MO Books welcomes its newest reviewer, Nelson Appell, who you’ll often find behind the circulation desk at Washington Public Library. Nelson enjoys fantasy and non-fiction, but he’s open to any genre, if it’s well written.
I originally read Neil Gaiman’s “The Truth Is a Cave in the Black Mountains” last year. Originally published in an anthology called “Stories,” it won the Locus Award and Shirley Jackson Award for Best Novelette.
In the afterward of the book, Gaiman explains that the story was first performed orally at festivals, accompanied by music, with paintings by artist Eddie Campbell projected behind Gaiman. Building on that collaboration, Campbell created more pictures to fill out a new book that is not quite a graphic novel, and not quite prose either: it is “a tale of travel and darkness with pictures of all kinds.”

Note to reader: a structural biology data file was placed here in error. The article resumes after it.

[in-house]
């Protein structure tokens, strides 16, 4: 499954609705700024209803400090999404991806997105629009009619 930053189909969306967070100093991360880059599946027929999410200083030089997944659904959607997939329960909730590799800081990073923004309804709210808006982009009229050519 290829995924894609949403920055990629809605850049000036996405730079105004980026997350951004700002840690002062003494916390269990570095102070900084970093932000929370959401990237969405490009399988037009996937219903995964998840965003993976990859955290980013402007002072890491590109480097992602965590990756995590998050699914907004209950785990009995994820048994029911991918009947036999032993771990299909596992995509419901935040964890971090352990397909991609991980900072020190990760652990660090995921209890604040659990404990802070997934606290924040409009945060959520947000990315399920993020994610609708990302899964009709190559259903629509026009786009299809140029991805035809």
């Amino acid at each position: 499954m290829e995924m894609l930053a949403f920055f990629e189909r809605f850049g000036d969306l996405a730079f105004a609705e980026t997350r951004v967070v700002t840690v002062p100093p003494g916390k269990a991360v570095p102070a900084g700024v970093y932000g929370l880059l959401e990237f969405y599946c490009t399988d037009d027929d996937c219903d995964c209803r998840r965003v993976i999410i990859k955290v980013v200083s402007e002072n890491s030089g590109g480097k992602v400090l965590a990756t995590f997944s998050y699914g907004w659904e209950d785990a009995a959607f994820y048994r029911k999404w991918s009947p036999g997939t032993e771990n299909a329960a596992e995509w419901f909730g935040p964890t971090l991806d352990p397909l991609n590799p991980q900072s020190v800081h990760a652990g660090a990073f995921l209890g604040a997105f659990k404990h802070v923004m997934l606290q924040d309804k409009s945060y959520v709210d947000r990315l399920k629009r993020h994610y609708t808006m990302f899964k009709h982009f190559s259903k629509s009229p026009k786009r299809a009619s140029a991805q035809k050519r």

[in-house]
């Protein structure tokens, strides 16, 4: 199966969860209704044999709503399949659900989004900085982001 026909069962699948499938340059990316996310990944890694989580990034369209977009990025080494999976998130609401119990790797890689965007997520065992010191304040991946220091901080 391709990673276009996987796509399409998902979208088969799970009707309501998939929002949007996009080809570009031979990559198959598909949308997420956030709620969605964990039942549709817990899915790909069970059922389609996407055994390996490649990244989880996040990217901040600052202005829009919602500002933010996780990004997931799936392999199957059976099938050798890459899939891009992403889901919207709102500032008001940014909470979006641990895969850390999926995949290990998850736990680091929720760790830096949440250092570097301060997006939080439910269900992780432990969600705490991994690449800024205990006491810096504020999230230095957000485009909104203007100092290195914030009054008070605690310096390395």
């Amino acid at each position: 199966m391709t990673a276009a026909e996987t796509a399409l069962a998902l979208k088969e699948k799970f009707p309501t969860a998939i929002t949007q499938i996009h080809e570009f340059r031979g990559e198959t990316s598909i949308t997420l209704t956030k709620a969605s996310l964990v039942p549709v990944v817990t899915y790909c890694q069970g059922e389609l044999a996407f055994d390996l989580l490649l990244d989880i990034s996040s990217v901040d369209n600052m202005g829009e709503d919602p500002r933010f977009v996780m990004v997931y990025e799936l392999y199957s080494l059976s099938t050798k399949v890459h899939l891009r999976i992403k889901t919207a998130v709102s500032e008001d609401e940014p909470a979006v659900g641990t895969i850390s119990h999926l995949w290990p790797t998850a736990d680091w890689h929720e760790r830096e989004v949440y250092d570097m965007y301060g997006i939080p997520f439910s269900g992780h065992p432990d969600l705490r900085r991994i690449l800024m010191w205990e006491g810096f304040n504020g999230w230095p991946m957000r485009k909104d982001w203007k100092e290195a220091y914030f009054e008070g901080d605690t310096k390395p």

Gaiman writes stories that feel like folk tales that have always been there, just waiting for him to discover. Like his other works, this story is quirky and dark and mysterious. In Jacobite times in Scotland, a dwarf seeks a former reaver named Calum MacInnes.
He asks MacInnes to guide him across the Scottish Mountains to Misty Isle. There is a cave on the isle where legend says you may find gold. MacInnes has been to the cave once himself, and knows the path to the cave. The dwarf wants gold, or so he says. The reaver agrees to take him, though perhaps he’s after something, too?
The story is about their journey to the cave, the few people they encounter in the mountains, secrets, love and revenge, and the cost of the gold hidden in a cave. Campbell’s illustrations of the Scottish mountains and sea are haunting. The spare, dark artwork matches Gaiman’s spare words.